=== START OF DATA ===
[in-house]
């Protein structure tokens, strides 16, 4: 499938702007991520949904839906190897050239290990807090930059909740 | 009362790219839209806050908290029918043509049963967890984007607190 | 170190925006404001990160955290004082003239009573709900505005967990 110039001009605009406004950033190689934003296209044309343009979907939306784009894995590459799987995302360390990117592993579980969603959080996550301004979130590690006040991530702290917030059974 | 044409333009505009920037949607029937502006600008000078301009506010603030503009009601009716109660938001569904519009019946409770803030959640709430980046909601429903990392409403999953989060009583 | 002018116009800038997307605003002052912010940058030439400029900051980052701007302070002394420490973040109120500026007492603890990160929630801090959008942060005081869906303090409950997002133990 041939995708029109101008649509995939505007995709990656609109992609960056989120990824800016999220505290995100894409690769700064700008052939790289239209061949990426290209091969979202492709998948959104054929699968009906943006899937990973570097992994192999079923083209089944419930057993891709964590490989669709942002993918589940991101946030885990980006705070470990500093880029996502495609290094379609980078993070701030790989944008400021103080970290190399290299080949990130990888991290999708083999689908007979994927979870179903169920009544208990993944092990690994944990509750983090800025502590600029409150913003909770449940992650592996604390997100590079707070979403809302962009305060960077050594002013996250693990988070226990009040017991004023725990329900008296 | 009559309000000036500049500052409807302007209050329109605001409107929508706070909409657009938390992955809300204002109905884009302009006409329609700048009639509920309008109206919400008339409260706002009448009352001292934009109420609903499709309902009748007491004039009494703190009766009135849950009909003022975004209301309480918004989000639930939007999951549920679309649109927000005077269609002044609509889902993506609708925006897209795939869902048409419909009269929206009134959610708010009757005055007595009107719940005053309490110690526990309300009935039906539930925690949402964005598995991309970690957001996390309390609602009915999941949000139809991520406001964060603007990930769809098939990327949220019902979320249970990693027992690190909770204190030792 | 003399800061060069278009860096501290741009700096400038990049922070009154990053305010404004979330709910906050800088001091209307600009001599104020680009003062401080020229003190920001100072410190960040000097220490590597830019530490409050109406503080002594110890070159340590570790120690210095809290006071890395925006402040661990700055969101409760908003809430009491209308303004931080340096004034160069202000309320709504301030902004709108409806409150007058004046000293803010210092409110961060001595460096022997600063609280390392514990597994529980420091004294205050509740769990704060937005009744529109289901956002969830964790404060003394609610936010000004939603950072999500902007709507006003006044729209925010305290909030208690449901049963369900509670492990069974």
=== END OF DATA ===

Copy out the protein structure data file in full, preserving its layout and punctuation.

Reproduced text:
[in-house]
């Protein structure tokens, strides 16, 4: 499938702007991520949904839906190897050239290990807090930059909740 | 009362790219839209806050908290029918043509049963967890984007607190 | 170190925006404001990160955290004082003239009573709900505005967990 110039001009605009406004950033190689934003296209044309343009979907939306784009894995590459799987995302360390990117592993579980969603959080996550301004979130590690006040991530702290917030059974 | 044409333009505009920037949607029937502006600008000078301009506010603030503009009601009716109660938001569904519009019946409770803030959640709430980046909601429903990392409403999953989060009583 | 002018116009800038997307605003002052912010940058030439400029900051980052701007302070002394420490973040109120500026007492603890990160929630801090959008942060005081869906303090409950997002133990 041939995708029109101008649509995939505007995709990656609109992609960056989120990824800016999220505290995100894409690769700064700008052939790289239209061949990426290209091969979202492709998948959104054929699968009906943006899937990973570097992994192999079923083209089944419930057993891709964590490989669709942002993918589940991101946030885990980006705070470990500093880029996502495609290094379609980078993070701030790989944008400021103080970290190399290299080949990130990888991290999708083999689908007979994927979870179903169920009544208990993944092990690994944990509750983090800025502590600029409150913003909770449940992650592996604390997100590079707070979403809302962009305060960077050594002013996250693990988070226990009040017991004023725990329900008296 | 009559309000000036500049500052409807302007209050329109605001409107929508706070909409657009938390992955809300204002109905884009302009006409329609700048009639509920309008109206919400008339409260706002009448009352001292934009109420609903499709309902009748007491004039009494703190009766009135849950009909003022975004209301309480918004989000639930939007999951549920679309649109927000005077269609002044609509889902993506609708925006897209795939869902048409419909009269929206009134959610708010009757005055007595009107719940005053309490110690526990309300009935039906539930925690949402964005598995991309970690957001996390309390609602009915999941949000139809991520406001964060603007990930769809098939990327949220019902979320249970990693027992690190909770204190030792 | 003399800061060069278009860096501290741009700096400038990049922070009154990053305010404004979330709910906050800088001091209307600009001599104020680009003062401080020229003190920001100072410190960040000097220490590597830019530490409050109406503080002594110890070159340590570790120690210095809290006071890395925006402040661990700055969101409760908003809430009491209308303004931080340096004034160069202000309320709504301030902004709108409806409150007058004046000293803010210092409110961060001595460096022997600063609280390392514990597994529980420091004294205050509740769990704060937005009744529109289901956002969830964790404060003394609610936010000004939603950072999500902007709507006003006044729209925010305290909030208690449901049963369900509670492990069974």